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Study claims EU is linked to tropical deforestation

A recent report by advocacy group Fern has suggested that the EU is partly responsible for continuing deforestation in other parts of the world.

Fern is based in Brussels and is particularly concerned with forestry issues. The organisation’s latest research has contended that the impact of the European Union, via foreign agriculture, on former forestland is greater than that of China or the United States on a per-person basis.

While it is hard to be precise about the outcomes of illegal activity, Fern has asserted that the EU is behind the purchase of more than £4 billion of produce grown on land that was meant to be protected. Over 50 per cent of this total stems from farming in Brazil.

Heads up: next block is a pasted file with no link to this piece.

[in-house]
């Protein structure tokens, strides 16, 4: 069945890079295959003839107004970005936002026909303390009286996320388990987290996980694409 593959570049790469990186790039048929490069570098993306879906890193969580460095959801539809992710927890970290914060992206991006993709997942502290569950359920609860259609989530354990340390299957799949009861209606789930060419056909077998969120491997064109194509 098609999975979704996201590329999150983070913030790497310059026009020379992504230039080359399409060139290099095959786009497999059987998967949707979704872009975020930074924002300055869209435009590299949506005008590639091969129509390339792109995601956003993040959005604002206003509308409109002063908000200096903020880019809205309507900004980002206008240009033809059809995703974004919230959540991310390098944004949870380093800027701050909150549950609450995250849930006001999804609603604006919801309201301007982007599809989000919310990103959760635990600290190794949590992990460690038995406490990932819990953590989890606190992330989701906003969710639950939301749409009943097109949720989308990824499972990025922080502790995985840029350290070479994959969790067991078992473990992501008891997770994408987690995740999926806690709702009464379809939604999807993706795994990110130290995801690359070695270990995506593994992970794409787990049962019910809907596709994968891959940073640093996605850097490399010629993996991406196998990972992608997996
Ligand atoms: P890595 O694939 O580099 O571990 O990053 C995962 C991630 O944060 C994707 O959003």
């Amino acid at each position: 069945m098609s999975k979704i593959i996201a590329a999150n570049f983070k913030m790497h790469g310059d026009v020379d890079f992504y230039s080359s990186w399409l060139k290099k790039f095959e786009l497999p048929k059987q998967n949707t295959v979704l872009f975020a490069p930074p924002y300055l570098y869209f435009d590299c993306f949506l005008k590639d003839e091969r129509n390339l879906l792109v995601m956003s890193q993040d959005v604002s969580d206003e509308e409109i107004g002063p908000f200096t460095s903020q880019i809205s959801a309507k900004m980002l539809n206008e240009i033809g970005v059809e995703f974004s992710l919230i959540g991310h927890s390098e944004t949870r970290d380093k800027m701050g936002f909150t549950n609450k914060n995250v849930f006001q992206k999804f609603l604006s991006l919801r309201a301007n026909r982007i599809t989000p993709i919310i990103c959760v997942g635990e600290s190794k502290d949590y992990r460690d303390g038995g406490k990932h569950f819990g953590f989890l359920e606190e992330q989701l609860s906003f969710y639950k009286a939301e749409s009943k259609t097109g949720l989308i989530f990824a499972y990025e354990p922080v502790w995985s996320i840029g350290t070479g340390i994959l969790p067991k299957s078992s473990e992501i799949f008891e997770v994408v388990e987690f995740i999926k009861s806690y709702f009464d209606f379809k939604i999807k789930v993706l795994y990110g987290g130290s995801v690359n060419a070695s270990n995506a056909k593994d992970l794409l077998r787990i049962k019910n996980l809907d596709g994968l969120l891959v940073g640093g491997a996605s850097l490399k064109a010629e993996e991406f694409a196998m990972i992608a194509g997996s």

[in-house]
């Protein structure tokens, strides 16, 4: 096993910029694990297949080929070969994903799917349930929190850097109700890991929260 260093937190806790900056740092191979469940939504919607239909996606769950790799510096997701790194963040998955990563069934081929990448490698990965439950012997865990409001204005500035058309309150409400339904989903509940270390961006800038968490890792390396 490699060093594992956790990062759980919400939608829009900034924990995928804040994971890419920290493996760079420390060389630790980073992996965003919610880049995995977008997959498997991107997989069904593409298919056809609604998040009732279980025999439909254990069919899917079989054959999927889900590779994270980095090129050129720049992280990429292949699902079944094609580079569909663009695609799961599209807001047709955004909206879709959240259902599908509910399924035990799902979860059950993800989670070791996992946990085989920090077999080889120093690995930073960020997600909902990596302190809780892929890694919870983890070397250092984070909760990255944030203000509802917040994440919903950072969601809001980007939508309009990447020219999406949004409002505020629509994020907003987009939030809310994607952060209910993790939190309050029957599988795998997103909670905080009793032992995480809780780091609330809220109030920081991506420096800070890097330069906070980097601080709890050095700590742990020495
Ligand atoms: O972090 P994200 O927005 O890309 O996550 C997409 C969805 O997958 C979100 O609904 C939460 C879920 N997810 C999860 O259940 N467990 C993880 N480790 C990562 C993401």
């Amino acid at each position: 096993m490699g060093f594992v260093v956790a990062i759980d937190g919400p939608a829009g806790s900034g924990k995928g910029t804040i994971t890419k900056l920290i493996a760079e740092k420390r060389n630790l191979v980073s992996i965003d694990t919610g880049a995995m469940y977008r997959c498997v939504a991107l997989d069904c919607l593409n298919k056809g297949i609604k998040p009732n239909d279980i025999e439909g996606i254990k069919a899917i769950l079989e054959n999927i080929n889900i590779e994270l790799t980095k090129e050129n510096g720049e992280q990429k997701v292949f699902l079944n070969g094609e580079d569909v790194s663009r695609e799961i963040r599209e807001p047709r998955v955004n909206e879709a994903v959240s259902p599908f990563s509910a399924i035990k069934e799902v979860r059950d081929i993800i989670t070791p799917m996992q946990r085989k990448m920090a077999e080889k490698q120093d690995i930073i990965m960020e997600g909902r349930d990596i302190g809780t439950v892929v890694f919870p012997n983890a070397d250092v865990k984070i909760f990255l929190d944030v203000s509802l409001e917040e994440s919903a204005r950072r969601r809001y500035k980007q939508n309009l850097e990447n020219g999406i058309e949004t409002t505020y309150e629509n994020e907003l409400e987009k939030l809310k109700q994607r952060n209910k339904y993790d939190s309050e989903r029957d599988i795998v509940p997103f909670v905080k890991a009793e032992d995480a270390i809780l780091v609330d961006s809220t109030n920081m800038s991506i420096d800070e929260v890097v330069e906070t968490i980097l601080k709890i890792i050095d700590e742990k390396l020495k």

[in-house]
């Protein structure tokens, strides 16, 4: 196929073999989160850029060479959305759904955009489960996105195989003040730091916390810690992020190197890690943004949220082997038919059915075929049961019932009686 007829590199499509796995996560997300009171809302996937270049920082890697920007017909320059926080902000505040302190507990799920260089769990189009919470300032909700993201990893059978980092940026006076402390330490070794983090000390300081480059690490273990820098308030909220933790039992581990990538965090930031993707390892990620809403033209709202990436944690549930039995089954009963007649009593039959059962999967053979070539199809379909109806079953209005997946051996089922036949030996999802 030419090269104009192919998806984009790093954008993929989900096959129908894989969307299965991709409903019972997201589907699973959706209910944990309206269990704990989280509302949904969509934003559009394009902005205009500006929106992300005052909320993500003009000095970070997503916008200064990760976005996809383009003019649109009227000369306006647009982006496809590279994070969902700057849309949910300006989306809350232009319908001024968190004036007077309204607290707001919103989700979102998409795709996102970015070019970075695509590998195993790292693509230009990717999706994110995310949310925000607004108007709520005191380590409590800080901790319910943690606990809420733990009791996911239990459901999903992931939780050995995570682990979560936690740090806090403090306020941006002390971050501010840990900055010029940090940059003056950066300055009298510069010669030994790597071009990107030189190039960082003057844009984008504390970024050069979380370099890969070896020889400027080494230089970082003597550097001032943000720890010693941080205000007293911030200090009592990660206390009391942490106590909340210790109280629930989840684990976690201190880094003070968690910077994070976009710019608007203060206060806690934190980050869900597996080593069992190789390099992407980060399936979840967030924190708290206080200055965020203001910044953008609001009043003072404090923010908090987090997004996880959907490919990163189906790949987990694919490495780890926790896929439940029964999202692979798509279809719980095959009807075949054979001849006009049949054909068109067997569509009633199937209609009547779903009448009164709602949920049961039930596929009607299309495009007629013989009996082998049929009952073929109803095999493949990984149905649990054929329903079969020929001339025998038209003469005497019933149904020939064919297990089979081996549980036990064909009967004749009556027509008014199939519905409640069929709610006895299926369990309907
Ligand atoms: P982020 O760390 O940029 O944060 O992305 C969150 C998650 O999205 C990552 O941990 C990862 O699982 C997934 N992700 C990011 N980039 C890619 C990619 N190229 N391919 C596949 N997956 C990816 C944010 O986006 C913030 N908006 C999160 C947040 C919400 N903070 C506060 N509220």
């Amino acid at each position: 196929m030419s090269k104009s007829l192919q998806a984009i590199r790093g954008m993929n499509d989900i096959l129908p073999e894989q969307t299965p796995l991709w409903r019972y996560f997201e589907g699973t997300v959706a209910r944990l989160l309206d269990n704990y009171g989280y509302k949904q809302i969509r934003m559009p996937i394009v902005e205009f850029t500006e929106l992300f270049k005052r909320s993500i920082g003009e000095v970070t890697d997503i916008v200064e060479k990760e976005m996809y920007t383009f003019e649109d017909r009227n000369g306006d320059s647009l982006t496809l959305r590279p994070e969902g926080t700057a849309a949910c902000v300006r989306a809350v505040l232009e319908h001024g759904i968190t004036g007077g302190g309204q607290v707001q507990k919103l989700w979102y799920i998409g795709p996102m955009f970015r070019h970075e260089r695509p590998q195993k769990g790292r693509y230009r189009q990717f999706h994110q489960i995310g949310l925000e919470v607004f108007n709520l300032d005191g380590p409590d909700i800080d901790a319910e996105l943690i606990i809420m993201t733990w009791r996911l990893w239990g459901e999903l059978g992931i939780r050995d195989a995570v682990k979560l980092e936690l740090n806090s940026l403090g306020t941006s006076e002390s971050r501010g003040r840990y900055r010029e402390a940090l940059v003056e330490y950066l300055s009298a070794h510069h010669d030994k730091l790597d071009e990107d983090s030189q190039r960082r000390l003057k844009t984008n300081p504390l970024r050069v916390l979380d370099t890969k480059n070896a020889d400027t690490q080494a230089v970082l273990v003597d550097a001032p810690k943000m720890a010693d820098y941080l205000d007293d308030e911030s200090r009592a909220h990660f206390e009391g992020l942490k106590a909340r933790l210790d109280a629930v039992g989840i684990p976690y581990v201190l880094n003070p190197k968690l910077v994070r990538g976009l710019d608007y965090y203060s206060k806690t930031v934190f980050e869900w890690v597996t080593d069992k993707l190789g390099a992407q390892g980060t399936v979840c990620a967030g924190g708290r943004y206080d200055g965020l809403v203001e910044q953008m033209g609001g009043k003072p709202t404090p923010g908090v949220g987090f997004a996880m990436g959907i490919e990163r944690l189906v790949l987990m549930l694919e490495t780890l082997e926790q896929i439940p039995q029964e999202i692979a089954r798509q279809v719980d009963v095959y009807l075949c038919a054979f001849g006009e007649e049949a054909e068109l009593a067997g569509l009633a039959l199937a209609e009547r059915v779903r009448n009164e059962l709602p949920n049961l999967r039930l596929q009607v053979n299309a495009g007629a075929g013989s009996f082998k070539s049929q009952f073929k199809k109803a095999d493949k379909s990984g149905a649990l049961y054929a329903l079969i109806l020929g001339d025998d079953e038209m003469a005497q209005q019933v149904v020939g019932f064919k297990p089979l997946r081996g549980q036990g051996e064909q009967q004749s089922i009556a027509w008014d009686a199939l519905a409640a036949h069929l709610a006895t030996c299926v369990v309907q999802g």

The appetite for corned beef among the British public may be linked to the problem, according to Fern. If sustainable timber use is to become more effective, then some other EU policies might have to be implemented with greater force. It is possible to source wood responsibly, and woodblock flooring in Liverpool can be acquired on that basis.

Sam Lawson, who produced the Fern report, has said:

“Promises from big companies are all well and good, but I don’t think the voluntary approach will succeed on its own because of the level of illegality and poor governance involved.”

Lawson has expressed satisfaction at what the EU has achieved by taking regulatory steps in relation to the timber industry. However, his concern is that this progress could be undermined if the EU neglects the influence of foreign agricultural produce.

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